There were others involved in the building of St. Matthew’s Church. As St. Matthew’s first Senior Warden, Francis Lister Hawks, grandson of the architect of Tryon Palace, likely had a great deal of input regarding the building. Walker Anderson, who was a member of the first vestry and who was the nephew of the great North Carolina jurist-legislator, Duncan Cameron, seems to have been the real project director. The master mason was Samuel Hancock, under whose hand John Berry, prominent local architect/builder, learned his skills.
St. Matthew’s Church has had many alterations throughout the years; the tower was added c. 1829 and under the leadership of the Rev. Moses Ashley Curtis, Rector from 1856 to 1872, extensive remodeling of the church was carried out. The east end was enlarged for a recessed chancel with triplet window, sacristy and organ room, and the exposed beam roof was raised c. 1868; the spire was added and the wainscoting was replaced c. 1875. A marble plaque in the narthex records the installation of the bell in 1878 as a Confederate Memorial.
St. Matthew’s Episcopal Church is listed in the National Register of Historic Places.
The tracker-action organ, Opus number 1169, was purchased in 1883 for $1,040 from the Boston firm of Hook and Hastings. The organ is housed in an oak case and has seven ranks. It was removed from the church building on June 2, 2004 and completely restored by John Farmer, Pipe Organ Builders of Winston-Salem, NC. The organ returned to a newly refurbished organ room and was rededicated to God’s service on May 5, 2005.
The church building was thoroughly renovated and repaired in 2007-2008 and rededicated on St. Matthew’s Day, September 21, 2008.


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Photo of the church from Larry Lamb’s panoramio site

Civil War Walking Tour – April 24

By , April 5, 2010

As a part of the 145th anniversary of the end of the Civil War, Hillsborough will be partnering with the Chapel Hill Preservation Society to host its own commemorative event on April 24th. There will be two available tours, one starting at 12pm and one starting at 2pm. The tours will last approximately one hour. Tours begin at the Dickson House (Hillsborough Visitor’s Center), at 150 E. King St in Hillsborough. For more information please contact the Orange County Historical Museum at 919-732-2201.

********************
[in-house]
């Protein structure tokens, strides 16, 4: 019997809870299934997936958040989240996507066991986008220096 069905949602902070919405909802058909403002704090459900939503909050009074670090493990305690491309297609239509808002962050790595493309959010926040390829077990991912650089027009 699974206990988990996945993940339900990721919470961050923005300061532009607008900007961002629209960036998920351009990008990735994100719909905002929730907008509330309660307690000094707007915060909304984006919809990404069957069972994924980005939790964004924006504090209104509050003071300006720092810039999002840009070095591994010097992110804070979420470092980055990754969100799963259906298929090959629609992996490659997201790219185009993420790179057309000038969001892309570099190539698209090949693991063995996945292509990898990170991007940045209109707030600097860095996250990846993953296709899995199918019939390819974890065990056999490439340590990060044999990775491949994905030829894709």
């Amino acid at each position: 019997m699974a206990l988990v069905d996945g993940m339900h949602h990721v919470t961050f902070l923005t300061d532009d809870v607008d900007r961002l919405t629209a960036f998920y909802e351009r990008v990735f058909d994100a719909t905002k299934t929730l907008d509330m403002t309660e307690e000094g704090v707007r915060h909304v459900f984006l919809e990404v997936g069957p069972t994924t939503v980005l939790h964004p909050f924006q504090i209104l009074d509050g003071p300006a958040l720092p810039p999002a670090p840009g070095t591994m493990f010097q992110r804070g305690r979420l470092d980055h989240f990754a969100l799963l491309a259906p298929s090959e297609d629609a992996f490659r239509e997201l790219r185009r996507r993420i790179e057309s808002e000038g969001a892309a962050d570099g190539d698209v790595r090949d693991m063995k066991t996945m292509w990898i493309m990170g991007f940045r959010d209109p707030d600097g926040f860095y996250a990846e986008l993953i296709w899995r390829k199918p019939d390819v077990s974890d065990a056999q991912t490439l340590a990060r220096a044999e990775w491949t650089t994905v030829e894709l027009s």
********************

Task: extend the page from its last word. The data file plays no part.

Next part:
The cost for this event is $5.00 per person.


This is just one event scheduled for this day. The Chapel Hill Preservation Society has a whole day of events scheduled for their Civil War Living History Day, including reenactments, videos, fashion shows, and music concerts. The event will conclude with a Lantern Tour through Chapel Hill 1865.

Tickets for the Lantern Tour are $15 per person and reservations are required. Tours begin at 7 pm and 8pm. Tours led by lanterns and comfortable shoes recommended. Contact the Preservation Society to make your reservations today at 942-7818.

Annual Durham Neighborhoods Hike is Saturday, April 10th

By , March 24, 2010

Join the Sierra Club and Get Up & Go Durham on April 10th, 2010 at 9:00 AM for our annual neighborhood hike through East Campus, West Durham & beyond. This walking tour will be narrated by our local history lover John Schelp.

Saturday, April 10 at 9:00 AM
Meet at Markham & Buchanan

Was Duke Chapel really going to be built in Walltown? What Pulitzer Prize-winning cartoonist went to EK Powe school? What song writer for Nora Jones and Lou Rawls was “born on a kitchen table” behind Magnolia Grill? Why is Ninth Street called Ninth Street? Where did Madonna take early dance lessons?

Come along and find out…

1920 Street Map: Trinity College is shown on the right while the Erwin Cotton Mill is on the left (where the three railroad spurs extend north into the mills). The West Durham mill village is north, west and south of the mills. Walltown and Trinity Heights are north of the college while Trinity Park lies to the east. Courtesy of Durham County Library.

The 4-mile loop starts at Markham & Buchanan (at the old City limits).

We’ll start by walking past the homes of Duke’s famous faculty and coaches on Buchanan, including the father of Duke basketball. We’ll go down Watts Street, past Trinity Park park, and then walk across East Campus to Ninth Street.

We’ll stroll up Ninth, past EK Powe, and see the South Ellerbe Creek Nature Area. We’ll walk through an old mill village, see some old liquor houses and a parsonage that was ordered from the Sears catalogue. We’ll continue up Oakland, past Oval Park, and Indian Trail Park in the Watts-Hillandale neighborhood.

We’ll head east along the West Ellerbe Trail in the 17-acre wood, then walk past the old Watts Hospital and cross Club Blvd (near 9th Street). We’ll go down a hidden alley, head over to Walltown and hear about Duke’s original plans to build here. Then through Trinity Heights and back to where we began.

You’ll see a little nature and learn some Durham history along the way. We might even get into current events in the Bull City.

Local history lover John Schelp will narrate along the way. You don’t have to register. Parking is available on streets near Markham and Buchanan.

2008 Walking tour. Image courtesy of Ildar Sagdejev

Co-sponsored by the Sierra Club and Get Up & Go Durham.

Please visit the History of Old West Durham website for more information.